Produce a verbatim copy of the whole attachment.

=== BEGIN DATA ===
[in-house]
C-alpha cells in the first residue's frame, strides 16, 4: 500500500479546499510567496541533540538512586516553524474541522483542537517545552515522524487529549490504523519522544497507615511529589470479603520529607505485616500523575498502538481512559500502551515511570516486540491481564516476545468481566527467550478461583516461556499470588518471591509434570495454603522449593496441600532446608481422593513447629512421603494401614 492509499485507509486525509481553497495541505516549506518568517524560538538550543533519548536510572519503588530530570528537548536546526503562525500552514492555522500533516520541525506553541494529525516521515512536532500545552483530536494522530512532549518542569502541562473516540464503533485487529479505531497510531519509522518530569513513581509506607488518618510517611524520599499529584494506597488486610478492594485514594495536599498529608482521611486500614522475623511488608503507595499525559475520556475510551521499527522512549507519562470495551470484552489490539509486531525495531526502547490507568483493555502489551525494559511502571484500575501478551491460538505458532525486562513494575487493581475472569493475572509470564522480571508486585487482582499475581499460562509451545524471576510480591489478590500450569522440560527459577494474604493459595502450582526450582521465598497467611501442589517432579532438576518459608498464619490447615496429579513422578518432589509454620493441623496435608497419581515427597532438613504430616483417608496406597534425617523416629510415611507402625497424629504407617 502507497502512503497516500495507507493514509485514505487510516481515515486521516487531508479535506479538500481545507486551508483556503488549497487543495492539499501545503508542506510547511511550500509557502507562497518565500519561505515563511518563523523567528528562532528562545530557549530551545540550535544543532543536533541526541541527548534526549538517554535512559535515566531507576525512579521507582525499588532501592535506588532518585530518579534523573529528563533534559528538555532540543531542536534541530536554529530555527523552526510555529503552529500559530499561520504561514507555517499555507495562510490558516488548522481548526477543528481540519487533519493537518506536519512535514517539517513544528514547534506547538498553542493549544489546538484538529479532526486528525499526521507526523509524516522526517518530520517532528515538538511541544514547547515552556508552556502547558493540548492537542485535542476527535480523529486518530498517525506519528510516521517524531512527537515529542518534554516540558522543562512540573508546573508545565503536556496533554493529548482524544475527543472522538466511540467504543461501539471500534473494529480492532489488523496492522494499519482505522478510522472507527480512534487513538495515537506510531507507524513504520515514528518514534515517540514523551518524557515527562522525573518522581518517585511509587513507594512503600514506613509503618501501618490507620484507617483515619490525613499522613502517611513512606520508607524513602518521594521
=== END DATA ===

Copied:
[in-house]
C-alpha cells in the first residue's frame, strides 16, 4: 500500500479546499510567496541533540538512586516553524474541522483542537517545552515522524487529549490504523519522544497507615511529589470479603520529607505485616500523575498502538481512559500502551515511570516486540491481564516476545468481566527467550478461583516461556499470588518471591509434570495454603522449593496441600532446608481422593513447629512421603494401614 492509499485507509486525509481553497495541505516549506518568517524560538538550543533519548536510572519503588530530570528537548536546526503562525500552514492555522500533516520541525506553541494529525516521515512536532500545552483530536494522530512532549518542569502541562473516540464503533485487529479505531497510531519509522518530569513513581509506607488518618510517611524520599499529584494506597488486610478492594485514594495536599498529608482521611486500614522475623511488608503507595499525559475520556475510551521499527522512549507519562470495551470484552489490539509486531525495531526502547490507568483493555502489551525494559511502571484500575501478551491460538505458532525486562513494575487493581475472569493475572509470564522480571508486585487482582499475581499460562509451545524471576510480591489478590500450569522440560527459577494474604493459595502450582526450582521465598497467611501442589517432579532438576518459608498464619490447615496429579513422578518432589509454620493441623496435608497419581515427597532438613504430616483417608496406597534425617523416629510415611507402625497424629504407617 502507497502512503497516500495507507493514509485514505487510516481515515486521516487531508479535506479538500481545507486551508483556503488549497487543495492539499501545503508542506510547511511550500509557502507562497518565500519561505515563511518563523523567528528562532528562545530557549530551545540550535544543532543536533541526541541527548534526549538517554535512559535515566531507576525512579521507582525499588532501592535506588532518585530518579534523573529528563533534559528538555532540543531542536534541530536554529530555527523552526510555529503552529500559530499561520504561514507555517499555507495562510490558516488548522481548526477543528481540519487533519493537518506536519512535514517539517513544528514547534506547538498553542493549544489546538484538529479532526486528525499526521507526523509524516522526517518530520517532528515538538511541544514547547515552556508552556502547558493540548492537542485535542476527535480523529486518530498517525506519528510516521517524531512527537515529542518534554516540558522543562512540573508546573508545565503536556496533554493529548482524544475527543472522538466511540467504543461501539471500534473494529480492532489488523496492522494499519482505522478510522472507527480512534487513538495515537506510531507507524513504520515514528518514534515517540514523551518524557515527562522525573518522581518517585511509587513507594512503600514506613509503618501501618490507620484507617483515619490525613499522613502517611513512606520508607524513602518521594521